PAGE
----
Kevin Smith is like Marmite: a yeasty, tub-like alluvium that has never made a film worth watching. His latest, Red State, is the sort of cack-handed, half-baked shambles of a love-letter to Tarantino that ought never to have made it beyond the rim of the clear glass jar that is Smith’s head, and certainly not have spread onto the cinema screen that is, by way of metaphor, a piece of toast. Ostensibly an action-horror film which pits national law enforcement against a fundamentalist Christian church at their highly-fortified compound, where they have been ritualistically murdering those they see as deviants, in a horrendously shot firefight which echoes the famous siege of Waco in 1993. Smith’s direction is clunkily evident throughout the film as he tries to skirt cliché in the most dull and unimaginative ways possible whilst maintaining a personal catalogue of clichés all his own with a script that is at once obnoxious, preachy, self-satisfied and constantly and unfailingly inadequate.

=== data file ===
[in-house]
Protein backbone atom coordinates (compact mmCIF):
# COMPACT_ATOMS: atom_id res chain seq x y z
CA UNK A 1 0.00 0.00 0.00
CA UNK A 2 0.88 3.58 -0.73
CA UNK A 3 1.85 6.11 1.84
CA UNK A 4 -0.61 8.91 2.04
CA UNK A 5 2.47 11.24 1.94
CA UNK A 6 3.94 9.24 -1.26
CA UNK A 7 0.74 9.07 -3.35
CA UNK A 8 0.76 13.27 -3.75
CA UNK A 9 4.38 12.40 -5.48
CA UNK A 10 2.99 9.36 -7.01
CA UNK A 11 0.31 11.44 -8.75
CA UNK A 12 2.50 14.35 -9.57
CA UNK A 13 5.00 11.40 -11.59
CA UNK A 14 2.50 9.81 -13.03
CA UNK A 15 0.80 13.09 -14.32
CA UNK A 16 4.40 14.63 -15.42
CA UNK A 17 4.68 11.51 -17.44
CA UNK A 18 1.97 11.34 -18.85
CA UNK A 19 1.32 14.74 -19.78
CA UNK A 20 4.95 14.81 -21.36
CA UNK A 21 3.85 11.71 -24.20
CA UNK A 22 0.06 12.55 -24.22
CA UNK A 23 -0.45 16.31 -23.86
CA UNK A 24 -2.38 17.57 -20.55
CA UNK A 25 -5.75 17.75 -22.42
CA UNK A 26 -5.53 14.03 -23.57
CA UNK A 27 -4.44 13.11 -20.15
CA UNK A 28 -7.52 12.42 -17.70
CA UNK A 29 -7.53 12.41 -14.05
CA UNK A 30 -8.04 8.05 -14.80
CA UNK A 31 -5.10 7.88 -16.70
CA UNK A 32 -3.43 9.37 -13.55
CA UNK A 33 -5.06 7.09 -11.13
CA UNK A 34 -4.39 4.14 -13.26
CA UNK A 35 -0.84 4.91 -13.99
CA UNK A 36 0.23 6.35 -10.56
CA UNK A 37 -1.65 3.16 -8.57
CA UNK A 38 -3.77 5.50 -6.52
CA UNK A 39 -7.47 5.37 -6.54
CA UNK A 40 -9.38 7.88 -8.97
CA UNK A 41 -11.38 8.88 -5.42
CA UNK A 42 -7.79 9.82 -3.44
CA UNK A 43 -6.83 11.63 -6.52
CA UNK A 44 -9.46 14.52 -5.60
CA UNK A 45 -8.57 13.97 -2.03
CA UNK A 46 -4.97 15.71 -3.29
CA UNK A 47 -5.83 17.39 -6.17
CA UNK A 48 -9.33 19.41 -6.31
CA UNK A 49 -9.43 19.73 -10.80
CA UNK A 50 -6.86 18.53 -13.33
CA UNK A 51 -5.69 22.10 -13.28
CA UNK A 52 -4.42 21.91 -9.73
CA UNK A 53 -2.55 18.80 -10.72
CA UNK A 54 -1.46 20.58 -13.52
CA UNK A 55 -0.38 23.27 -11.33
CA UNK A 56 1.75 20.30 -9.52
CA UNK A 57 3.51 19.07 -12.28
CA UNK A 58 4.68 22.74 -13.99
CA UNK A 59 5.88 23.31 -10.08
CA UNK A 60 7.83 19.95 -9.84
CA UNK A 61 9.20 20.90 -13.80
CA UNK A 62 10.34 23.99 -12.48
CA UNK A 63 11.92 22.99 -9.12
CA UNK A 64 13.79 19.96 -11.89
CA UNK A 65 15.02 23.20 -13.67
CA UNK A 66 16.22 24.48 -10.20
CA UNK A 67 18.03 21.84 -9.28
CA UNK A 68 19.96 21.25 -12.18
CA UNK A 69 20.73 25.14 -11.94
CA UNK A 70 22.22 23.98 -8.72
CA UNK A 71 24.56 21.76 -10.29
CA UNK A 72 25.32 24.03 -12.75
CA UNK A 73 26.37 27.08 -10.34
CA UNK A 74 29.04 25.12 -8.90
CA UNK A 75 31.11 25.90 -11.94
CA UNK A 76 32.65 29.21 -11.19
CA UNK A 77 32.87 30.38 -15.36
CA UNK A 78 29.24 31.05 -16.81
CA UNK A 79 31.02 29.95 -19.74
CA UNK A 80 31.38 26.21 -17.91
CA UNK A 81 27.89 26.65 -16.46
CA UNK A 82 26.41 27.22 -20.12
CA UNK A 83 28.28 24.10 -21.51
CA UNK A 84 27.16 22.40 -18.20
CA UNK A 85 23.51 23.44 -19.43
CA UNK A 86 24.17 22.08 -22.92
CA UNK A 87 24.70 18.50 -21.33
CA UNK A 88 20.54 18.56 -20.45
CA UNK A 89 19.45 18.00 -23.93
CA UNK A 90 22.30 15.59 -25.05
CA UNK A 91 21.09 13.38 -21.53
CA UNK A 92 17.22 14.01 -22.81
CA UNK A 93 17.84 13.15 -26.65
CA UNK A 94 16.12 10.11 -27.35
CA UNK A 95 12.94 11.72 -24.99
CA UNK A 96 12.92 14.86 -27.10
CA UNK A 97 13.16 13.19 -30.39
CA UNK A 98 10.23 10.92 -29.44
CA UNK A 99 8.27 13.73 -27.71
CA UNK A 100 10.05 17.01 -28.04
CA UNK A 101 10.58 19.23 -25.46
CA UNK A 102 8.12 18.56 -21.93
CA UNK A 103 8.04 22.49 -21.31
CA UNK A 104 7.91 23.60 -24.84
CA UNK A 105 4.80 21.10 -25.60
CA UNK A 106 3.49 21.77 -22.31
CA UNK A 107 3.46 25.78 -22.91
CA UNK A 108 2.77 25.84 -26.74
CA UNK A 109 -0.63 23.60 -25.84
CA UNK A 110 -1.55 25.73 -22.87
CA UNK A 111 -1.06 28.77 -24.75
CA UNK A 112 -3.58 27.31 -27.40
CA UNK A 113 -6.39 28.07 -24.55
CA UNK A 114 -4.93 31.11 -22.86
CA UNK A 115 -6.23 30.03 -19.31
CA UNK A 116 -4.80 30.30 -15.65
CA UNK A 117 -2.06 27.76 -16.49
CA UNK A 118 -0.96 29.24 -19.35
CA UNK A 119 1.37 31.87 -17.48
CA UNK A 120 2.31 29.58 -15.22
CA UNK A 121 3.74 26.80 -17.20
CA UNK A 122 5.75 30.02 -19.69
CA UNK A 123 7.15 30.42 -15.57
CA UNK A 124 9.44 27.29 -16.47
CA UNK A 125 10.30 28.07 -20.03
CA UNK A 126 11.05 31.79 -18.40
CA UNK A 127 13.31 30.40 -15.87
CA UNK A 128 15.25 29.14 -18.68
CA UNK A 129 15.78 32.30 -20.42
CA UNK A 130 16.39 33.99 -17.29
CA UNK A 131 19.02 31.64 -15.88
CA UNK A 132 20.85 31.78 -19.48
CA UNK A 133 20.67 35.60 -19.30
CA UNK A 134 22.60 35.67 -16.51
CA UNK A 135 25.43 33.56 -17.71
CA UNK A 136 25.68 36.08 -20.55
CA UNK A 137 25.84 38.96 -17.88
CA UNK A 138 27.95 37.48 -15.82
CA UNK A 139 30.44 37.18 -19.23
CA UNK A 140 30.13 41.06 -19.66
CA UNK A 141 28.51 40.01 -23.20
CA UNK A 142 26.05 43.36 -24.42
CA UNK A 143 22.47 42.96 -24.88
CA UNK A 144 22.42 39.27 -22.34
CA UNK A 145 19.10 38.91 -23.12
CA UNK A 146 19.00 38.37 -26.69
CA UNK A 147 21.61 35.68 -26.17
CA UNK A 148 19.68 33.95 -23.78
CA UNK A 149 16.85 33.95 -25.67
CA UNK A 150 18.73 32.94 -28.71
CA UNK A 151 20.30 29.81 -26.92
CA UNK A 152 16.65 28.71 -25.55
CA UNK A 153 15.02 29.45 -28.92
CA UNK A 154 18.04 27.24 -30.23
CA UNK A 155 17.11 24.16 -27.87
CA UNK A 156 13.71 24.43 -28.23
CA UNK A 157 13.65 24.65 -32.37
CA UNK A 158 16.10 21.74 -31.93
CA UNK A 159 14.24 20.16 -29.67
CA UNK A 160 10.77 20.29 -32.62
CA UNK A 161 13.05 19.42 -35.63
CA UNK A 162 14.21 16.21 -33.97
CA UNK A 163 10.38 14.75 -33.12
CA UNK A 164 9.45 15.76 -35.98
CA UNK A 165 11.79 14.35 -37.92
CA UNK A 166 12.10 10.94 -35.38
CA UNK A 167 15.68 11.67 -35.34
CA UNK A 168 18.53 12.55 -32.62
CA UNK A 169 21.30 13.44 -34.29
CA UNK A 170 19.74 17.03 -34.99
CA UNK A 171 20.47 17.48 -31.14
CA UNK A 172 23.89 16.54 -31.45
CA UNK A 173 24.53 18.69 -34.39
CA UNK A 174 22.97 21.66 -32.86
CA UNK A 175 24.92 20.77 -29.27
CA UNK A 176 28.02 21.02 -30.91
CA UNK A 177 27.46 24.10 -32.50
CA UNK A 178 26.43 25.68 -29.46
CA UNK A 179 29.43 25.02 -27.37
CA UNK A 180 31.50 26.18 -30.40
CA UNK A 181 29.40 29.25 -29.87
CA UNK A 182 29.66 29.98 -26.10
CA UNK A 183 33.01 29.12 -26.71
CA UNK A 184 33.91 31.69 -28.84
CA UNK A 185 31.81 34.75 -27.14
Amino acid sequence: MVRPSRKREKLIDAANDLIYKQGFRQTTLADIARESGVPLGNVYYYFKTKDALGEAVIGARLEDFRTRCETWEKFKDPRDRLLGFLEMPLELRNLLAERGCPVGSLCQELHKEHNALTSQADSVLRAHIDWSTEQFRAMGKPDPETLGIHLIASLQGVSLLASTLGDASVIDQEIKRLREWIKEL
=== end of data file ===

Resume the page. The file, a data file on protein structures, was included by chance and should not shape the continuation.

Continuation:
Words: Oisín Murphy